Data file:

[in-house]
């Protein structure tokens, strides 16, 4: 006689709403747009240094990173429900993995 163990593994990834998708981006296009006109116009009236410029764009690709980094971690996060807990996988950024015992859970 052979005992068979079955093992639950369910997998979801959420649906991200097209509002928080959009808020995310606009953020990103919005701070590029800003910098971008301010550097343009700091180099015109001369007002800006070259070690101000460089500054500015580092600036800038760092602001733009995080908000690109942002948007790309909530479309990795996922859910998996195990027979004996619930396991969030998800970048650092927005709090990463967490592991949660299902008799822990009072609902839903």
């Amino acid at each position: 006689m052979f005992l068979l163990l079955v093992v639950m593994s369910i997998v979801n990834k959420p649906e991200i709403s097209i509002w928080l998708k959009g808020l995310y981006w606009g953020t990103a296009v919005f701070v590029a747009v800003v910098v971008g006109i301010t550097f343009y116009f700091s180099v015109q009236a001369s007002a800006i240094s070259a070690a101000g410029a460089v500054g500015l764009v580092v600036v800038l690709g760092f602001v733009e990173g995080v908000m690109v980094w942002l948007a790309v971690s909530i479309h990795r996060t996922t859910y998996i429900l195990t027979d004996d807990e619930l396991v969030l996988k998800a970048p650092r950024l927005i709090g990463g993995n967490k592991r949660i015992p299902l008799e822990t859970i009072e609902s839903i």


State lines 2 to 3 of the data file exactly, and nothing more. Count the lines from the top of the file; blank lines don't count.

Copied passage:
């Protein structure tokens, strides 16, 4: 006689709403747009240094990173429900993995 163990593994990834998708981006296009006109116009009236410029764009690709980094971690996060807990996988950024015992859970 052979005992068979079955093992639950369910997998979801959420649906991200097209509002928080959009808020995310606009953020990103919005701070590029800003910098971008301010550097343009700091180099015109001369007002800006070259070690101000460089500054500015580092600036800038760092602001733009995080908000690109942002948007790309909530479309990795996922859910998996195990027979004996619930396991969030998800970048650092927005709090990463967490592991949660299902008799822990009072609902839903």
């Amino acid at each position: 006689m052979f005992l068979l163990l079955v093992v639950m593994s369910i997998v979801n990834k959420p649906e991200i709403s097209i509002w928080l998708k959009g808020l995310y981006w606009g953020t990103a296009v919005f701070v590029a747009v800003v910098v971008g006109i301010t550097f343009y116009f700091s180099v015109q009236a001369s007002a800006i240094s070259a070690a101000g410029a460089v500054g500015l764009v580092v600036v800038l690709g760092f602001v733009e990173g995080v908000m690109v980094w942002l948007a790309v971690s909530i479309h990795r996060t996922t859910y998996i429900l195990t027979d004996d807990e619930l396991v969030l996988k998800a970048p650092r950024l927005i709090g990463g993995n967490k592991r949660i015992p299902l008799e822990t859970i009072e609902s839903i």